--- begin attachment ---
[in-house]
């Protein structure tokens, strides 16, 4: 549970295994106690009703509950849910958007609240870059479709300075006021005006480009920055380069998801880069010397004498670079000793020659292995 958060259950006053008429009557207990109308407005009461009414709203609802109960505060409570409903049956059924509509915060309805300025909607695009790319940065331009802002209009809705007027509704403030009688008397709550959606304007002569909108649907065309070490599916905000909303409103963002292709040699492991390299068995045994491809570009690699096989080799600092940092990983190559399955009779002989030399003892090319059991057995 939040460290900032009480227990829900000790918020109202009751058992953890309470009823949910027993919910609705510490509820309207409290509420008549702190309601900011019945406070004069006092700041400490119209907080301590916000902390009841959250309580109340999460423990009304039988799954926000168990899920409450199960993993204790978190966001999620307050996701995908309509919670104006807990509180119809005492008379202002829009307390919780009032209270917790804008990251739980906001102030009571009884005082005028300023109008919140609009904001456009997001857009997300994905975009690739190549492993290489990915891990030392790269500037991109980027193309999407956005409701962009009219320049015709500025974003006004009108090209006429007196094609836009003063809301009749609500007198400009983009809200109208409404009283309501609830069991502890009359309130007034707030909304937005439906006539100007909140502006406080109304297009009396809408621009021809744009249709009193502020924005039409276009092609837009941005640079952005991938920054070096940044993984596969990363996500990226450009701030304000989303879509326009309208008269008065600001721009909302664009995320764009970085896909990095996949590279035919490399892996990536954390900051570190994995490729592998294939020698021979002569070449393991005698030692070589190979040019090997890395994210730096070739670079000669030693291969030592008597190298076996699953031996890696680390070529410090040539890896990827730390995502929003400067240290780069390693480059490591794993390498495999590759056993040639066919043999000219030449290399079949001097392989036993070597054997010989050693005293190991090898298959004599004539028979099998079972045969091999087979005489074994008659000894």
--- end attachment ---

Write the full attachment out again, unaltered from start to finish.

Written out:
[in-house]
């Protein structure tokens, strides 16, 4: 549970295994106690009703509950849910958007609240870059479709300075006021005006480009920055380069998801880069010397004498670079000793020659292995 958060259950006053008429009557207990109308407005009461009414709203609802109960505060409570409903049956059924509509915060309805300025909607695009790319940065331009802002209009809705007027509704403030009688008397709550959606304007002569909108649907065309070490599916905000909303409103963002292709040699492991390299068995045994491809570009690699096989080799600092940092990983190559399955009779002989030399003892090319059991057995 939040460290900032009480227990829900000790918020109202009751058992953890309470009823949910027993919910609705510490509820309207409290509420008549702190309601900011019945406070004069006092700041400490119209907080301590916000902390009841959250309580109340999460423990009304039988799954926000168990899920409450199960993993204790978190966001999620307050996701995908309509919670104006807990509180119809005492008379202002829009307390919780009032209270917790804008990251739980906001102030009571009884005082005028300023109008919140609009904001456009997001857009997300994905975009690739190549492993290489990915891990030392790269500037991109980027193309999407956005409701962009009219320049015709500025974003006004009108090209006429007196094609836009003063809301009749609500007198400009983009809200109208409404009283309501609830069991502890009359309130007034707030909304937005439906006539100007909140502006406080109304297009009396809408621009021809744009249709009193502020924005039409276009092609837009941005640079952005991938920054070096940044993984596969990363996500990226450009701030304000989303879509326009309208008269008065600001721009909302664009995320764009970085896909990095996949590279035919490399892996990536954390900051570190994995490729592998294939020698021979002569070449393991005698030692070589190979040019090997890395994210730096070739670079000669030693291969030592008597190298076996699953031996890696680390070529410090040539890896990827730390995502929003400067240290780069390693480059490591794993390498495999590759056993040639066919043999000219030449290399079949001097392989036993070597054997010989050693005293190991090898298959004599004539028979099998079972045969091999087979005489074994008659000894």